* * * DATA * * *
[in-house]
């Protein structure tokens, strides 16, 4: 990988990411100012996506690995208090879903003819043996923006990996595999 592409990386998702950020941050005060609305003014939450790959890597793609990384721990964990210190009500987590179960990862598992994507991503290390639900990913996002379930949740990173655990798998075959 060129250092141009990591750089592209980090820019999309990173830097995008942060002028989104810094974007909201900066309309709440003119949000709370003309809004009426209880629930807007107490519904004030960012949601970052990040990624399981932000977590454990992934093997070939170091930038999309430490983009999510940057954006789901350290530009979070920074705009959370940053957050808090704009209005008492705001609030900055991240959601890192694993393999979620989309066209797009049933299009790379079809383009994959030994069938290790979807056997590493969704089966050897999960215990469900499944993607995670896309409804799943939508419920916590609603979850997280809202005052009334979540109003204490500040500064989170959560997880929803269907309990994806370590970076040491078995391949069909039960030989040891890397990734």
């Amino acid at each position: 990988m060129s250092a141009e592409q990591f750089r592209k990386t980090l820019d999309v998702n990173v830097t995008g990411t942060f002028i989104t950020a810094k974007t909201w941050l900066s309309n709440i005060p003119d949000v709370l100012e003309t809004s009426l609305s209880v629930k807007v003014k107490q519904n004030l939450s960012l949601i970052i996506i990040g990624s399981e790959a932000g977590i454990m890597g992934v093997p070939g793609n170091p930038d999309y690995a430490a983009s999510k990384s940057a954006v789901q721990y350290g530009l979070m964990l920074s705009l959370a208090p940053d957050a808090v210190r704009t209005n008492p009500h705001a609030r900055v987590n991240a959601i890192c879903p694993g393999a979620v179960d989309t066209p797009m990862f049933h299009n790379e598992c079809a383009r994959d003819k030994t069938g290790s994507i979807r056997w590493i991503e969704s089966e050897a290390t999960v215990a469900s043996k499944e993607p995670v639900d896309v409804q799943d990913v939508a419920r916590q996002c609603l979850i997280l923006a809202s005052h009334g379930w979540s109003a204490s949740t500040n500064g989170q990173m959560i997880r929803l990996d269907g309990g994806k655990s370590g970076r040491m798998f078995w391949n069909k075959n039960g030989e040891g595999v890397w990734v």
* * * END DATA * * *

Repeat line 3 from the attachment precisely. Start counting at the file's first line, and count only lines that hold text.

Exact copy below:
């Amino acid at each position: 990988m060129s250092a141009e592409q990591f750089r592209k990386t980090l820019d999309v998702n990173v830097t995008g990411t942060f002028i989104t950020a810094k974007t909201w941050l900066s309309n709440i005060p003119d949000v709370l100012e003309t809004s009426l609305s209880v629930k807007v003014k107490q519904n004030l939450s960012l949601i970052i996506i990040g990624s399981e790959a932000g977590i454990m890597g992934v093997p070939g793609n170091p930038d999309y690995a430490a983009s999510k990384s940057a954006v789901q721990y350290g530009l979070m964990l920074s705009l959370a208090p940053d957050a808090v210190r704009t209005n008492p009500h705001a609030r900055v987590n991240a959601i890192c879903p694993g393999a979620v179960d989309t066209p797009m990862f049933h299009n790379e598992c079809a383009r994959d003819k030994t069938g290790s994507i979807r056997w590493i991503e969704s089966e050897a290390t999960v215990a469900s043996k499944e993607p995670v639900d896309v409804q799943d990913v939508a419920r916590q996002c609603l979850i997280l923006a809202s005052h009334g379930w979540s109003a204490s949740t500040n500064g989170q990173m959560i997880r929803l990996d269907g309990g994806k655990s370590g970076r040491m798998f078995w391949n069909k075959n039960g030989e040891g595999v890397w990734v």